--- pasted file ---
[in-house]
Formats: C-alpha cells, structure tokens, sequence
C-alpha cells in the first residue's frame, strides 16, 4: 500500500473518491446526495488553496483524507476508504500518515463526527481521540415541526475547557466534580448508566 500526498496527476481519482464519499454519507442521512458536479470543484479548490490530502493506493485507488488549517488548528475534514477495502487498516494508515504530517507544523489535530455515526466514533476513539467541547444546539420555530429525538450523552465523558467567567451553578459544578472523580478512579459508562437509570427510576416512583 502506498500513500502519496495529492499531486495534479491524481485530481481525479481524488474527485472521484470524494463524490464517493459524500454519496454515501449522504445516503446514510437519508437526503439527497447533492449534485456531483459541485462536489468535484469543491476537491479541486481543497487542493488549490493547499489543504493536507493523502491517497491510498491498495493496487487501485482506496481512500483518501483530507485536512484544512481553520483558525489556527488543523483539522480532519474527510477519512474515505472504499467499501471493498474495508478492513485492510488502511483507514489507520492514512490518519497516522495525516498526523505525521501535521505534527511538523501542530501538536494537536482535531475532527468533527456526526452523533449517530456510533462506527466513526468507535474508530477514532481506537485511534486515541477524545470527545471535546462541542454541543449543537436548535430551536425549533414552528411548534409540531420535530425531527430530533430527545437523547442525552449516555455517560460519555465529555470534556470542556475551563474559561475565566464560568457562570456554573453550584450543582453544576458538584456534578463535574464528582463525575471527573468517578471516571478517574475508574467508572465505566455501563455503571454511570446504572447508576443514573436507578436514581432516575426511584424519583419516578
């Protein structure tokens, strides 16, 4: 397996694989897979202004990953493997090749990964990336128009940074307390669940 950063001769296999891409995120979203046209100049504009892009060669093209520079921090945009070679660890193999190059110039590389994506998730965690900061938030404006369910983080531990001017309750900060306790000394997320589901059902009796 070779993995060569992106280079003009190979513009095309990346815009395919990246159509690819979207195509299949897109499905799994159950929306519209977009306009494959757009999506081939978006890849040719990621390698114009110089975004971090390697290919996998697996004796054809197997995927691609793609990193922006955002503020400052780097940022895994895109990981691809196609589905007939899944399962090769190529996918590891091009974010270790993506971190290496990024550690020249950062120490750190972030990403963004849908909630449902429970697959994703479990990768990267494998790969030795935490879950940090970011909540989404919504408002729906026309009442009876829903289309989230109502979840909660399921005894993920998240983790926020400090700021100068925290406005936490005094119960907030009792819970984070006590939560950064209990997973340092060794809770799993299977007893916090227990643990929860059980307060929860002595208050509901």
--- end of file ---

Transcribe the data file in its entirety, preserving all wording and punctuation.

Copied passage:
[in-house]
Formats: C-alpha cells, structure tokens, sequence
C-alpha cells in the first residue's frame, strides 16, 4: 500500500473518491446526495488553496483524507476508504500518515463526527481521540415541526475547557466534580448508566 500526498496527476481519482464519499454519507442521512458536479470543484479548490490530502493506493485507488488549517488548528475534514477495502487498516494508515504530517507544523489535530455515526466514533476513539467541547444546539420555530429525538450523552465523558467567567451553578459544578472523580478512579459508562437509570427510576416512583 502506498500513500502519496495529492499531486495534479491524481485530481481525479481524488474527485472521484470524494463524490464517493459524500454519496454515501449522504445516503446514510437519508437526503439527497447533492449534485456531483459541485462536489468535484469543491476537491479541486481543497487542493488549490493547499489543504493536507493523502491517497491510498491498495493496487487501485482506496481512500483518501483530507485536512484544512481553520483558525489556527488543523483539522480532519474527510477519512474515505472504499467499501471493498474495508478492513485492510488502511483507514489507520492514512490518519497516522495525516498526523505525521501535521505534527511538523501542530501538536494537536482535531475532527468533527456526526452523533449517530456510533462506527466513526468507535474508530477514532481506537485511534486515541477524545470527545471535546462541542454541543449543537436548535430551536425549533414552528411548534409540531420535530425531527430530533430527545437523547442525552449516555455517560460519555465529555470534556470542556475551563474559561475565566464560568457562570456554573453550584450543582453544576458538584456534578463535574464528582463525575471527573468517578471516571478517574475508574467508572465505566455501563455503571454511570446504572447508576443514573436507578436514581432516575426511584424519583419516578
């Protein structure tokens, strides 16, 4: 397996694989897979202004990953493997090749990964990336128009940074307390669940 950063001769296999891409995120979203046209100049504009892009060669093209520079921090945009070679660890193999190059110039590389994506998730965690900061938030404006369910983080531990001017309750900060306790000394997320589901059902009796 070779993995060569992106280079003009190979513009095309990346815009395919990246159509690819979207195509299949897109499905799994159950929306519209977009306009494959757009999506081939978006890849040719990621390698114009110089975004971090390697290919996998697996004796054809197997995927691609793609990193922006955002503020400052780097940022895994895109990981691809196609589905007939899944399962090769190529996918590891091009974010270790993506971190290496990024550690020249950062120490750190972030990403963004849908909630449902429970697959994703479990990768990267494998790969030795935490879950940090970011909540989404919504408002729906026309009442009876829903289309989230109502979840909660399921005894993920998240983790926020400090700021100068925290406005936490005094119960907030009792819970984070006590939560950064209990997973340092060794809770799993299977007893916090227990643990929860059980307060929860002595208050509901």